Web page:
Natural disasters at Bellevue College are few and far between. However, proper preparation is still very important. Luckily, it is very easy to prepare for most of the trials and tribulations that might befall the campus.
Strong earthquakes do occur in the Puget Sound area. The last large earthquake, magnitude 6.8, was in 2001 and was centered in Nisqually. Seattle City Light reported that the quake left 17,000 people without power. Hundreds of people were injured and damage to the city was estimated in the billions. Earthquake preparation should be a part of everyone’s emergency kit.
Weather is also a problem in the Seattle area. Snow, while not a constant threat, can come heavy and fast. In February 2017, as much as 14 inches of snow were reported overnight in places around the greater Seattle area. Snow, and the freezing weather associated with it, has many debilitating effects, such as downing power lines, creating slick roads or even trapping people in their own homes if roadways become blocked. Preparing for snowy weather is one of the cornerstones of any emergency kit.
An often overlooked part of emergency preparedness is the change of seasons. We are now fully into the swing of fall, and that means a few things need to be taken into account before they cause mishaps. Fall brings with it rain, colder temperatures, earlier nights and cloudy skies. These combine for a multitude of other issues that might catch someone who is still in the summer mindset unawares. Preparation is key here, too.
There are many great resources to use to prepare for disaster in Seattle. Seattle.gov, Seattle’s own website, has options and lists for building different types of emergency kit and preparing yourself for the worst.
By their guidelines, a home emergency kit should have enough supplies to last through seven to ten days of hardship or isolation. Water should be a gallon per person, per day. Food should be non-perishable and calorie dense. The best light sources are flashlights (hand cranked or with plenty of batteries) or light sticks. Avoid candles, as they are a fire hazard in an already hazardous situation. Keep a pair of warm and dry clothes to change into tucked away as well. A first-aid kit should include any special medications or devices as necessary.
Bellevue College has also done its best to ensure that, when disaster does strike the school, it will be prepared. The first responders to campus catastrophe are the members of the Public Safety office. They have taken several steps to ensure that the school can handle whatever nature throws at it and compiled them in the Comprehensive Emergency Management Plan. It details several potential emergency situations that might occur, from earthquakes to explosions. It also provides a flexible framework for Public Safety and school faculty to act upon to ensure the best course of action in whatever situation arises.
Part of the steps that Bellevue College has taken to ensure student safety include positioning of emergency resources around the school. Maps detailing evacuation zones and emergency equipment can be found all over the campus in places such as classrooms, offices and stairwells. The emergency equipment found on campus includes Automated External Defibrillators (AED), mounted aid phones, and blue crisis response boxes in strategic locations. Fire extinguishers and first aid kits are also located in several locations on each floor of every building on campus. Bellevue College is fully committed to ensuring that all students are safe, no matter what might happen.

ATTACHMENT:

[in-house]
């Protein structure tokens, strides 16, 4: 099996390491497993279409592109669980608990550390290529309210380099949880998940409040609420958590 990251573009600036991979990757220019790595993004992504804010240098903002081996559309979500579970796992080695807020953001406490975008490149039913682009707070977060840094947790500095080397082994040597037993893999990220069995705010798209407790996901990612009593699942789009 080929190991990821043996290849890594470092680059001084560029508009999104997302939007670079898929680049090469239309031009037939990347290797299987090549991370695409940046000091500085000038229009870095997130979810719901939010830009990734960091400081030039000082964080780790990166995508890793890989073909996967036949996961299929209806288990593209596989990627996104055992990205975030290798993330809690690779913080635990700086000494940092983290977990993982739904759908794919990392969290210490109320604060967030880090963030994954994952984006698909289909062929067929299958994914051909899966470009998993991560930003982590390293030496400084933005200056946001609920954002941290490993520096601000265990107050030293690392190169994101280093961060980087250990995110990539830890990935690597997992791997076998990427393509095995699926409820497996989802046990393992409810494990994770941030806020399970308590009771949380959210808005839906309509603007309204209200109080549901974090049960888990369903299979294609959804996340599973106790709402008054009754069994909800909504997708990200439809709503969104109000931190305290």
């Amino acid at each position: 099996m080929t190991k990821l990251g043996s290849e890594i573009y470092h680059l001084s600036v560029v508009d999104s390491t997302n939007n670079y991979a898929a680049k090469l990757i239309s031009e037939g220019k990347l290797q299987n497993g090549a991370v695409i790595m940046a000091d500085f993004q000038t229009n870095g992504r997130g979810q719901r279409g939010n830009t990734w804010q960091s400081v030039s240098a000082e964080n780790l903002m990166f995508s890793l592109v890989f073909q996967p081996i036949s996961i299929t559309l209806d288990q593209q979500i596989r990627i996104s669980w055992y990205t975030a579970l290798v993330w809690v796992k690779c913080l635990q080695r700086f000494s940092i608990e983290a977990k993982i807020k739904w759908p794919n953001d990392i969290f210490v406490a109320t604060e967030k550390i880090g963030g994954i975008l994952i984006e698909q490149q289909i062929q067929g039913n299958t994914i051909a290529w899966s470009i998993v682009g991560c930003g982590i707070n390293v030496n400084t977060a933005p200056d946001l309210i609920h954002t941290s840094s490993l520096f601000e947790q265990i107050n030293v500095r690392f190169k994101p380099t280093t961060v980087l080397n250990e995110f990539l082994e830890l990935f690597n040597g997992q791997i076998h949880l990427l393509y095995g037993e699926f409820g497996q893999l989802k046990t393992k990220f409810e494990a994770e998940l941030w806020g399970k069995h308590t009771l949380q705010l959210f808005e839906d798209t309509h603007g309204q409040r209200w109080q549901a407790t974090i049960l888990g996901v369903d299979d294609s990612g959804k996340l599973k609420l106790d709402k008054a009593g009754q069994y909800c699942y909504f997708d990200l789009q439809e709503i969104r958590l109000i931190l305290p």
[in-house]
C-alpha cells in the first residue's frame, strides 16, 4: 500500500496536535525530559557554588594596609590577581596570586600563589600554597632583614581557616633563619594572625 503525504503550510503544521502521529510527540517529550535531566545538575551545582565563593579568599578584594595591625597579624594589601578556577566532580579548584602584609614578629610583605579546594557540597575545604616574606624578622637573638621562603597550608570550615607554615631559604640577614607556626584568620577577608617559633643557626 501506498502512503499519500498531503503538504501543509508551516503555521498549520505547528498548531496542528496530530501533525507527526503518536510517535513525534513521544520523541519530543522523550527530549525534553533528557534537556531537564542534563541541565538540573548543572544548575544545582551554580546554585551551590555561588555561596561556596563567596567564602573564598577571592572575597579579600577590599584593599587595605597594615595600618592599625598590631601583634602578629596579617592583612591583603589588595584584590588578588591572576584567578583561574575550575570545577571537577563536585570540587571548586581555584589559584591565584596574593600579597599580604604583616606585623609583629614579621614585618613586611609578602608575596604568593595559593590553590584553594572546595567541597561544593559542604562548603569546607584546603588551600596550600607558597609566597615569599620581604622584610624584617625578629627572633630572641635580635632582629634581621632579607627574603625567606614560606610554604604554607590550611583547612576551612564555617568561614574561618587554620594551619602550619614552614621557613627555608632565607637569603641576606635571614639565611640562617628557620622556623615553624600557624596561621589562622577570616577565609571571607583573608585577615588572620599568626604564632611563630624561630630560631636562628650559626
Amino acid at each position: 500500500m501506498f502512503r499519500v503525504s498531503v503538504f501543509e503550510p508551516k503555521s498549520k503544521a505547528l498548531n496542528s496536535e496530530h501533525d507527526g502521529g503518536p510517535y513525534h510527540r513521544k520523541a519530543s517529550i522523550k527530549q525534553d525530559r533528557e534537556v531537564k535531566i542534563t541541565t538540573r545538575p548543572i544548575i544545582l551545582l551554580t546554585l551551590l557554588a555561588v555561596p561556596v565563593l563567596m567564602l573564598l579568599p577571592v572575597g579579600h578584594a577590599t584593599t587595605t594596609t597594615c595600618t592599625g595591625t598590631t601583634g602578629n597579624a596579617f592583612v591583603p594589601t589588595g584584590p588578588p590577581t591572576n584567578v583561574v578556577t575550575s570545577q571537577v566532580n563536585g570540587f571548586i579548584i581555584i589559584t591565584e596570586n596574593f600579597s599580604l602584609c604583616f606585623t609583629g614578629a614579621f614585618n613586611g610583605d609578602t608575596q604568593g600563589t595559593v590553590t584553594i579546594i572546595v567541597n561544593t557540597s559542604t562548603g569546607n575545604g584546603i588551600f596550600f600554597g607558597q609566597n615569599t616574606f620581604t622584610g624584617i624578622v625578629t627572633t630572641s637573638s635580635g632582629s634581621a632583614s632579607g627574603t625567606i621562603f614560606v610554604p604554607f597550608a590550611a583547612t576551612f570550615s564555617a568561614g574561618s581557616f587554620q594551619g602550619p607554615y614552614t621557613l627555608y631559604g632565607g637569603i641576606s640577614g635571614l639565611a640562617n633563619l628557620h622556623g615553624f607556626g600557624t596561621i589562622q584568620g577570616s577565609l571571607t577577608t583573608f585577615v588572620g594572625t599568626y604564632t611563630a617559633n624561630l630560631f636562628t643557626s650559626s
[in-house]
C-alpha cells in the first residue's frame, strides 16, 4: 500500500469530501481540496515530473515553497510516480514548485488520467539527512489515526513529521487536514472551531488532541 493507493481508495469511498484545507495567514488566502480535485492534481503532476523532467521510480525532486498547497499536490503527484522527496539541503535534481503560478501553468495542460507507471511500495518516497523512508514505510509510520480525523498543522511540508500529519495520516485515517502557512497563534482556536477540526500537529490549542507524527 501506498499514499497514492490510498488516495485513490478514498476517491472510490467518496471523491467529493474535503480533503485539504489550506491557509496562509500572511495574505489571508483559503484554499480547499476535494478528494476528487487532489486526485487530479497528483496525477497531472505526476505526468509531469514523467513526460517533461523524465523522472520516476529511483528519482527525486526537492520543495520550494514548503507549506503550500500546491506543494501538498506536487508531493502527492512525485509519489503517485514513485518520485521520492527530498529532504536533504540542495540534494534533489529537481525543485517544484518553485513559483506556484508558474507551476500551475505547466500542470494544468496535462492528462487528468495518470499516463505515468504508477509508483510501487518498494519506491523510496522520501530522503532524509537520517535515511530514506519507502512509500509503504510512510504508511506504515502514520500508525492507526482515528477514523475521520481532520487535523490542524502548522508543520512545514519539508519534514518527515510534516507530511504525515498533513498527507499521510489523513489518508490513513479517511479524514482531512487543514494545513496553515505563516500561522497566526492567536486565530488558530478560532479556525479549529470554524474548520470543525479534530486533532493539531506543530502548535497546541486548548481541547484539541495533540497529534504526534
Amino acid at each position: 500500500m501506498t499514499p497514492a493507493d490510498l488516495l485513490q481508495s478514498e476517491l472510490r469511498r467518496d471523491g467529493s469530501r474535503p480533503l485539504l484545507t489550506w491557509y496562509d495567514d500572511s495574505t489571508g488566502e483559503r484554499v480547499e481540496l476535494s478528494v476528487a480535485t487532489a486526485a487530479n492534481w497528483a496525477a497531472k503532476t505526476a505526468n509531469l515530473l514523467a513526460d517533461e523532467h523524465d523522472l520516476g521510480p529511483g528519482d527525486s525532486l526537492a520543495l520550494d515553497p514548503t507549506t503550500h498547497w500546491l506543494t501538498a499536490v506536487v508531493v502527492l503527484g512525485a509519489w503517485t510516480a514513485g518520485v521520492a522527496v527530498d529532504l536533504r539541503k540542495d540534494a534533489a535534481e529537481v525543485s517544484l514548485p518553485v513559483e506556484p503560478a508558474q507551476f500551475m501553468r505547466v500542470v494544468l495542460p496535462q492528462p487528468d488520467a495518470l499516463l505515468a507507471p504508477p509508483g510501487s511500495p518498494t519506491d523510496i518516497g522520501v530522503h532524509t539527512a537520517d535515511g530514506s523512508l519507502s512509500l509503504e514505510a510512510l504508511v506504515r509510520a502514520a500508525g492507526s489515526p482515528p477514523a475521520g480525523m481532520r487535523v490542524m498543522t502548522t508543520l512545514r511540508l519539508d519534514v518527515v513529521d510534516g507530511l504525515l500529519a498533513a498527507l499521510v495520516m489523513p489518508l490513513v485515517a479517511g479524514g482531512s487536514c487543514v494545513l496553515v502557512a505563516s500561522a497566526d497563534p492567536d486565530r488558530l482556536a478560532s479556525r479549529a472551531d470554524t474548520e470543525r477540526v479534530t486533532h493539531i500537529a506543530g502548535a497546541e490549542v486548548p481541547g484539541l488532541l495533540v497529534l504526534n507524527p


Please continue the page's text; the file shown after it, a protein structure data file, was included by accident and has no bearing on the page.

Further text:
Of special note are the crisis response boxes around campus. They are large, rectangular boxes that stand approximately 3 feet in height, are painted completely blue, and have the words “Crisis Response” on the side. As per the Comprehensive Emergency Management Plan, each box is, “intended to supply individuals during emergency events such as earthquakes, floods, or snowstorms until emergency responders can begin rescue efforts. Each box contains flashlights, blankets, water, response kits, first aid supplies, flares, carry tarps, and personal protection equipment that should sustain Bellevue College for approximately 3 days.” There are 15 of the crisis boxes in total, and their locations are clearly marked on the emergency maps around campus.
Rain, cold, and slippery sidewalks or parking lots go hand in hand. One of the most important tips to deal with slippery surfaces and prevent falls on campus is to slow down. Midwest Medical Edition, a respected medical journal, has other tips for avoiding falls in slippery conditions, such as avoiding shortcuts, which might not be safe to walk on in slippery conditions, and using a wide stance when walking over potentially slippery surfaces. Sprinkling sand over areas you use frequently, such as under your car at home or on your porch steps, also helps avoid falling.
Vehicle safety is of paramount importance in the fall and winter months as well. Slowing down should be an immediate reaction to any adverse road conditions. Pedestrians will be harder to see and react to as the darker months approach. This is especially important to remember while driving through the school’s parking lots or near crosswalks. Pedestrians may want to wear brighter colors in hours of darkness to ensure they are visible.
It is said that an ounce of prevention is worth a pound of cure. When nature is involved, preparation is sometimes the only chance someone will get to ensure their safety. However, taking a few preventative steps is easy, and well worth it when disaster does strike.